Teaching in the Digital Age, by Brian Puerling
Chapter 2: Using Photographs and Images to Inspire
Dr. Jean Feldman hosted this chapter, so be sure to head over to her blog to read her response to chapter 2. Everyone who is responding to the book via blog is linking their post in the “linky”, so be sure to check out those sites as well.
Have you ever used a digital camera to take photos of your preschool students at play? If you have, then you have used technology in the classroom.
There are some teachers who will say technology in the preschool classroom is “bad”. They overgeneralize and imagine the phrase “technology in the classroom” to mean replacing the sensory table, blocks, and paint with computers and iPads. They assume it means cutting play time for computer time. Teaching in the Digital Age does not advocate replacing any of those essential preschool basics. This chapter is an excellent example.
If you are one of those teachers who believe technology in preschool is “bad”, I challenge you to read this chapter and let me know in the comments below which examples given in this chapter are bad for preschoolers.
Photographs can build a bridge for students to connect the familiar to the unfamiliar.
- Brian Puerling
I don’t want to repeat the chapter — it is an excellent chapter with some excellent ideas for using photos in the classroom, but I would like to share some ways that I use photos in the classroom.
- I take photos of children throughout the day, at arrival time, lunch, story time, etc. and use them for a picture schedule. This works better than using clipart for a schedule, in my opinion.
- Take photos of children following rules and procedures. Post them beside your classroom rules and use them the following year to discuss with your new students.
- I take photos of children building structures with blocks, playing a path game with a friend, squeezing a medicine dropper, filling measuring cups with sand, exchanging child-made “money” at a play store. These pictures are shared with parents in my weekly newsletter and I explain to parents why these activities are important below each picture. I blog my newsletter on WordPress, with each post password protected for only the parents to access.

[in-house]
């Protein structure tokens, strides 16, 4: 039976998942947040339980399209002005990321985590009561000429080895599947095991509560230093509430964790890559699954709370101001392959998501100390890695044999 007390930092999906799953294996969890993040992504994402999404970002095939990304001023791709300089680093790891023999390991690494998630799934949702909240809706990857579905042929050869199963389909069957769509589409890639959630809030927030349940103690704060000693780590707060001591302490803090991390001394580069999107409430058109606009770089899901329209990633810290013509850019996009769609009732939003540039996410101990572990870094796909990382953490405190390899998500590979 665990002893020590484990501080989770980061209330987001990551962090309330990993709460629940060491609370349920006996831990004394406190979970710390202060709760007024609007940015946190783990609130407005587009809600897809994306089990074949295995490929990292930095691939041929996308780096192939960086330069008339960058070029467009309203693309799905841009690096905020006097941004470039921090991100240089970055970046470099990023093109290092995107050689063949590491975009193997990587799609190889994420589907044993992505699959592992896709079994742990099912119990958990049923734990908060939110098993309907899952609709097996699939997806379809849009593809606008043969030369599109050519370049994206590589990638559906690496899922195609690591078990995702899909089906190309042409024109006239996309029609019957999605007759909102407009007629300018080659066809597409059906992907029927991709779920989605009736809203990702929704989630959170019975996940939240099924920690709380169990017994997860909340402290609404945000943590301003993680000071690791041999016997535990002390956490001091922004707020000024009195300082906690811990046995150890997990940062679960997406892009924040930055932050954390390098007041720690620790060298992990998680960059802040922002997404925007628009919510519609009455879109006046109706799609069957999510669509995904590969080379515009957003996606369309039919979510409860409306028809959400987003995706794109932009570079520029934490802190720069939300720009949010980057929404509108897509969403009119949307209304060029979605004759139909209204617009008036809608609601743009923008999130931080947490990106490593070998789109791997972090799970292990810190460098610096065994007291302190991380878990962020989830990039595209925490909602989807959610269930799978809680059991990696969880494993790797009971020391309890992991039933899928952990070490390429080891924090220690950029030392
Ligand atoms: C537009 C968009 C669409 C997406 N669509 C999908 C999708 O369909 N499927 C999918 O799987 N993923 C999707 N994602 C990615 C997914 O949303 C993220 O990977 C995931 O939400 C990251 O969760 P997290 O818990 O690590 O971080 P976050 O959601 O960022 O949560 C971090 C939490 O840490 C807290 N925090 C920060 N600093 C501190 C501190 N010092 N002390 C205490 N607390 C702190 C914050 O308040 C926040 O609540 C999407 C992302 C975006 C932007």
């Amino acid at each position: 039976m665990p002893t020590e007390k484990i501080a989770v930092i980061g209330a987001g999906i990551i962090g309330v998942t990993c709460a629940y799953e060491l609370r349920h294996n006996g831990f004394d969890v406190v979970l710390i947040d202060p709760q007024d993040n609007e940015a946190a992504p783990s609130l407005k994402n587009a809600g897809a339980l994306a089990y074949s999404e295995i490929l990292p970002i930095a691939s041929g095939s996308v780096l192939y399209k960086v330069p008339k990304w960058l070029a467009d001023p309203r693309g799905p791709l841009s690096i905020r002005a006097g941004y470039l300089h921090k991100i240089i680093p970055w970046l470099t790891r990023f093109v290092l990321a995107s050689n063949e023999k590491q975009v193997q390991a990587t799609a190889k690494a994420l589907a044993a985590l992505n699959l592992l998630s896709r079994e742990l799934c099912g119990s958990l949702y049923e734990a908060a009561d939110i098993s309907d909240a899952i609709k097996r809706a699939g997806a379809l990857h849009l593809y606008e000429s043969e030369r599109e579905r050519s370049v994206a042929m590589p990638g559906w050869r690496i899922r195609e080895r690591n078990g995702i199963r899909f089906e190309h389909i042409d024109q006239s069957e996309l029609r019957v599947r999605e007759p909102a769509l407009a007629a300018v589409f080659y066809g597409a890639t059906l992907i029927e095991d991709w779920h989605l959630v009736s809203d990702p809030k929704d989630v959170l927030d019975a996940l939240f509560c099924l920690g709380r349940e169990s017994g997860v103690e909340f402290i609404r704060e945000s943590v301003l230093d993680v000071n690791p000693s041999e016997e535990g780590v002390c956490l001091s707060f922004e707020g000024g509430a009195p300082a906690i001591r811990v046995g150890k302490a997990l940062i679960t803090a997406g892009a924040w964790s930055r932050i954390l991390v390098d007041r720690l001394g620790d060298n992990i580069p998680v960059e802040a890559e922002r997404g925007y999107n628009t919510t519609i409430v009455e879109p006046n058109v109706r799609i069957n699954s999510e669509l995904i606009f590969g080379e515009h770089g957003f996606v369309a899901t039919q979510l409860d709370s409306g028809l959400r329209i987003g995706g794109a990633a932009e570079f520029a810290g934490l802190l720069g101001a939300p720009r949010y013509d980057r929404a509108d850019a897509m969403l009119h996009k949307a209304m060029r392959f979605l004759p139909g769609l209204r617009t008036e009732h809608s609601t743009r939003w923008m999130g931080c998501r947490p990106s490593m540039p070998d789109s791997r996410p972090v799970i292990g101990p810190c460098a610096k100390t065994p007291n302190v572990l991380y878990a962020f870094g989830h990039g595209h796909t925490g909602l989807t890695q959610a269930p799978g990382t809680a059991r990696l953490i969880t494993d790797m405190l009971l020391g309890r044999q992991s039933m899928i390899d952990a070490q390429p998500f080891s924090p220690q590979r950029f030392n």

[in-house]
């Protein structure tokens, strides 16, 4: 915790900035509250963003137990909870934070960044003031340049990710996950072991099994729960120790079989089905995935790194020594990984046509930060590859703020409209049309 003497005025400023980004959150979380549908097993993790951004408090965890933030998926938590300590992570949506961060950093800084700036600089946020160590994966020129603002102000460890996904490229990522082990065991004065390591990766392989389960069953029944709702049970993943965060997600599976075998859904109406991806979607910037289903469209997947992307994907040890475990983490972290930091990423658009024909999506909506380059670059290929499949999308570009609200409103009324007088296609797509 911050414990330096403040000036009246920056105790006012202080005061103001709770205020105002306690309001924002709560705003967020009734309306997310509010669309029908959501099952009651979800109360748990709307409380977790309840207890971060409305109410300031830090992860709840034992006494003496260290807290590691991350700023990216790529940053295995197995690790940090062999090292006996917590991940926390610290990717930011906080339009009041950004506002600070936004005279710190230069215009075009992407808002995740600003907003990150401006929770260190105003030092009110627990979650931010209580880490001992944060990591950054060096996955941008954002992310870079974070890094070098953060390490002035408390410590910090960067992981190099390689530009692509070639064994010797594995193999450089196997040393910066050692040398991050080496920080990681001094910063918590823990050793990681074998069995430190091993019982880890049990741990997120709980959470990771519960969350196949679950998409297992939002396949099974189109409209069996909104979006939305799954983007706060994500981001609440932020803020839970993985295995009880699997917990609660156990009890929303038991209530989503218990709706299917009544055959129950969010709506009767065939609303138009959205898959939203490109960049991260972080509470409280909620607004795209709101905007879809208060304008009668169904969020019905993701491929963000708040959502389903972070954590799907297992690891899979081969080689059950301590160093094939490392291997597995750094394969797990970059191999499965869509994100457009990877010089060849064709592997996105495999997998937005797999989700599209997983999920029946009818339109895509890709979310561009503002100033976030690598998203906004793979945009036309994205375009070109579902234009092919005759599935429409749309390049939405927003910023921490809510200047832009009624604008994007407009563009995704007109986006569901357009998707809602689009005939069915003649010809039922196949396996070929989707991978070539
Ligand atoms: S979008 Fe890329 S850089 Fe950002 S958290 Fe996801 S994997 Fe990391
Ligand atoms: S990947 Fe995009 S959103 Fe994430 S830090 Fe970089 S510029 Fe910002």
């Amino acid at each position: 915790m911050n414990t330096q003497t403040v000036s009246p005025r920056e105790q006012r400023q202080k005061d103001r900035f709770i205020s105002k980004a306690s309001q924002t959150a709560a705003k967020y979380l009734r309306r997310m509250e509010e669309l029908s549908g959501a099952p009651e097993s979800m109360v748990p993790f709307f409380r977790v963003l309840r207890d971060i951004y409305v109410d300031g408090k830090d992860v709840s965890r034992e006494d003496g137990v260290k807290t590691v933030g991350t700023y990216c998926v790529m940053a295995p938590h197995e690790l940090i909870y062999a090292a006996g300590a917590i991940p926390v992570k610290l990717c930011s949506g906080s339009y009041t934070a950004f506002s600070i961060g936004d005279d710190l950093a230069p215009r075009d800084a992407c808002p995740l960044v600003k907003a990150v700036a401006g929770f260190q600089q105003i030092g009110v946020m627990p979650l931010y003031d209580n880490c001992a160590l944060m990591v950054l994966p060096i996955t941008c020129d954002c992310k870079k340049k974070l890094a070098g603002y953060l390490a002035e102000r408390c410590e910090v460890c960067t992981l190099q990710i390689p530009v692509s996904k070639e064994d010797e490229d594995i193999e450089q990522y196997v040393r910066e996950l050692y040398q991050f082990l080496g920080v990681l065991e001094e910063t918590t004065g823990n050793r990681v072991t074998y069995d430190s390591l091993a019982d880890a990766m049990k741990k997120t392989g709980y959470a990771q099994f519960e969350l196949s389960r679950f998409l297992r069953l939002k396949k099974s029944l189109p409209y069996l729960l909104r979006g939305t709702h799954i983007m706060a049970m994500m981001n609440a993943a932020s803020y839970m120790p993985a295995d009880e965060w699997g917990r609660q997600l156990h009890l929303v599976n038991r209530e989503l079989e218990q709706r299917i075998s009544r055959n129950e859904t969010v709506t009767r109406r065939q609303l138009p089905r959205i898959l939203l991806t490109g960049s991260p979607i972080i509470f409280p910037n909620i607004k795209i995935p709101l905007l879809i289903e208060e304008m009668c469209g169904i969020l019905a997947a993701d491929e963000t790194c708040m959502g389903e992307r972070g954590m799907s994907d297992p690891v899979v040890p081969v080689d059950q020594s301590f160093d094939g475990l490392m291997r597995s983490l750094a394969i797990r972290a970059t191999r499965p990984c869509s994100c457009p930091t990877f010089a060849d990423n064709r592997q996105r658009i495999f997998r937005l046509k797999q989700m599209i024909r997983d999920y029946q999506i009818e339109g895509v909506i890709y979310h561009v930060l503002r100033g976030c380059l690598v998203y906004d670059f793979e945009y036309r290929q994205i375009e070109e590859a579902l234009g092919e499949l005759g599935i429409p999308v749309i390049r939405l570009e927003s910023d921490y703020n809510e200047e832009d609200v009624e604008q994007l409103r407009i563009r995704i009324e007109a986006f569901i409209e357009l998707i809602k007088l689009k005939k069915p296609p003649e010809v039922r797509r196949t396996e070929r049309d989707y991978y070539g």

- I also use the pictures mentioned above to add to each child’s e-portfolio, along with pictures taken of the children’s paintings and other work.
- Taking photos is a great way to save artwork that isn’t permanent: a drawing made in sand, a block structure, a dry erase board drawing, a Lego creation.
- Photos of the children with their families are posted in the House Area.
- Photos of authors printed on sticker labels are attached to the inside cover of books (this is a suggestion from the book, Already Ready).
- Take photos during a field trip and post them on the wall or in a book. Ask children to tell about the photos and write their words below each picture.
- I take photos of each side of my classroom from a distance as well as close up photos of each center and shelf. I later look at them to see if I have the classroom, centers, and materials arranged well. Trust me, you will see things in a photo that you don’t see when you are looking right at it.
- Take a photo walk with the children. I have pictures of those on my site here and here.
Photographs can help children make high-level connections and develop a sense of inquiry in science.
- Brian Puerling
Don’t miss this chapter because there are many great examples of using photos in the classroom. I took away many ideas I can start using next year. I loved the comparison of the photo and sketch on pages 34-35.
If you think of a great idea for using photos in the classroom that you would like to share, please write it in the comments below!
If you are interested in the book, Redleaf Press was kind enough to offer a discount code for 35% off. Use the code: STUDY.